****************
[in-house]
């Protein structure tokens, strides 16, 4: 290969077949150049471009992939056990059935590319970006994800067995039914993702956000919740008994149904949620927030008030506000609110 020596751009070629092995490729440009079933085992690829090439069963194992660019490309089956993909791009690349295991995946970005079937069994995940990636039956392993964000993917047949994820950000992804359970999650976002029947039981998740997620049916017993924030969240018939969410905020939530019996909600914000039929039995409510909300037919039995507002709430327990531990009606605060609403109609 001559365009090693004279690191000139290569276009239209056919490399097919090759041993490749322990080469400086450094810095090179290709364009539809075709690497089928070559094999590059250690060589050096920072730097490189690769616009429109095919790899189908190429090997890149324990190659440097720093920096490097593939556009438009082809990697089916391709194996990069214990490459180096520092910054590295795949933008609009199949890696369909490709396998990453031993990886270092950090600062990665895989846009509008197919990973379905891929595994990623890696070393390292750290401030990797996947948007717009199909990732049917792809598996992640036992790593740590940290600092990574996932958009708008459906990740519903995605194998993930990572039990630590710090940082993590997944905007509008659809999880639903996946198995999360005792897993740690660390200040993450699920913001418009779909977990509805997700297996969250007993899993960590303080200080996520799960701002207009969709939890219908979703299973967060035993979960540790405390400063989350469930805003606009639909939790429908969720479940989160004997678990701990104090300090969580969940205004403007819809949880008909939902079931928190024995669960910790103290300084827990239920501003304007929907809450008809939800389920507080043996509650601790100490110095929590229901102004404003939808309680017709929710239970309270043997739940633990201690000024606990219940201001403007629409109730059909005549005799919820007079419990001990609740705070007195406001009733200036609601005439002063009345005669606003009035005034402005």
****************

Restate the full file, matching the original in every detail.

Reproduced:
[in-house]
């Protein structure tokens, strides 16, 4: 290969077949150049471009992939056990059935590319970006994800067995039914993702956000919740008994149904949620927030008030506000609110 020596751009070629092995490729440009079933085992690829090439069963194992660019490309089956993909791009690349295991995946970005079937069994995940990636039956392993964000993917047949994820950000992804359970999650976002029947039981998740997620049916017993924030969240018939969410905020939530019996909600914000039929039995409510909300037919039995507002709430327990531990009606605060609403109609 001559365009090693004279690191000139290569276009239209056919490399097919090759041993490749322990080469400086450094810095090179290709364009539809075709690497089928070559094999590059250690060589050096920072730097490189690769616009429109095919790899189908190429090997890149324990190659440097720093920096490097593939556009438009082809990697089916391709194996990069214990490459180096520092910054590295795949933008609009199949890696369909490709396998990453031993990886270092950090600062990665895989846009509008197919990973379905891929595994990623890696070393390292750290401030990797996947948007717009199909990732049917792809598996992640036992790593740590940290600092990574996932958009708008459906990740519903995605194998993930990572039990630590710090940082993590997944905007509008659809999880639903996946198995999360005792897993740690660390200040993450699920913001418009779909977990509805997700297996969250007993899993960590303080200080996520799960701002207009969709939890219908979703299973967060035993979960540790405390400063989350469930805003606009639909939790429908969720479940989160004997678990701990104090300090969580969940205004403007819809949880008909939902079931928190024995669960910790103290300084827990239920501003304007929907809450008809939800389920507080043996509650601790100490110095929590229901102004404003939808309680017709929710239970309270043997739940633990201690000024606990219940201001403007629409109730059909005549005799919820007079419990001990609740705070007195406001009733200036609601005439002063009345005669606003009035005034402005």